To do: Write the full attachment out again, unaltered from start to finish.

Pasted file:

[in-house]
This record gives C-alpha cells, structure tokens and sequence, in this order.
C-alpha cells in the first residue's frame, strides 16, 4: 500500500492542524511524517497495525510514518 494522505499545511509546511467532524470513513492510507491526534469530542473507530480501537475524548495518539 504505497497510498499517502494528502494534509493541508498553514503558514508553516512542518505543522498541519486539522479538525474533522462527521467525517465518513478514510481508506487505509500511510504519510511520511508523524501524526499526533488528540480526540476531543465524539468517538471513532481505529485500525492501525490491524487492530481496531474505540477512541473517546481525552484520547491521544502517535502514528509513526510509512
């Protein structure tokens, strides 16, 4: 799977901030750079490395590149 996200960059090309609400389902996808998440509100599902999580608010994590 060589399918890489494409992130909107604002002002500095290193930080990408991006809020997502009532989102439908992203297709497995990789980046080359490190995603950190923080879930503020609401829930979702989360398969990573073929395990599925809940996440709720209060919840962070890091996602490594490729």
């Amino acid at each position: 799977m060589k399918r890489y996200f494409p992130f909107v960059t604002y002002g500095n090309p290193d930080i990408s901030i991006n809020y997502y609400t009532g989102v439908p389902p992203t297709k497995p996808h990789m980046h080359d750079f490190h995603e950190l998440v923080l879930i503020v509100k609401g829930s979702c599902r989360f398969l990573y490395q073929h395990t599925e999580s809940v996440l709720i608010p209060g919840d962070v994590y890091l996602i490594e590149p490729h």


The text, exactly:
[in-house]
This record gives C-alpha cells, structure tokens and sequence, in this order.
C-alpha cells in the first residue's frame, strides 16, 4: 500500500492542524511524517497495525510514518 494522505499545511509546511467532524470513513492510507491526534469530542473507530480501537475524548495518539 504505497497510498499517502494528502494534509493541508498553514503558514508553516512542518505543522498541519486539522479538525474533522462527521467525517465518513478514510481508506487505509500511510504519510511520511508523524501524526499526533488528540480526540476531543465524539468517538471513532481505529485500525492501525490491524487492530481496531474505540477512541473517546481525552484520547491521544502517535502514528509513526510509512
């Protein structure tokens, strides 16, 4: 799977901030750079490395590149 996200960059090309609400389902996808998440509100599902999580608010994590 060589399918890489494409992130909107604002002002500095290193930080990408991006809020997502009532989102439908992203297709497995990789980046080359490190995603950190923080879930503020609401829930979702989360398969990573073929395990599925809940996440709720209060919840962070890091996602490594490729």
């Amino acid at each position: 799977m060589k399918r890489y996200f494409p992130f909107v960059t604002y002002g500095n090309p290193d930080i990408s901030i991006n809020y997502y609400t009532g989102v439908p389902p992203t297709k497995p996808h990789m980046h080359d750079f490190h995603e950190l998440v923080l879930i503020v509100k609401g829930s979702c599902r989360f398969l990573y490395q073929h395990t599925e999580s809940v996440l709720i608010p209060g919840d962070v994590y890091l996602i490594e590149p490729h």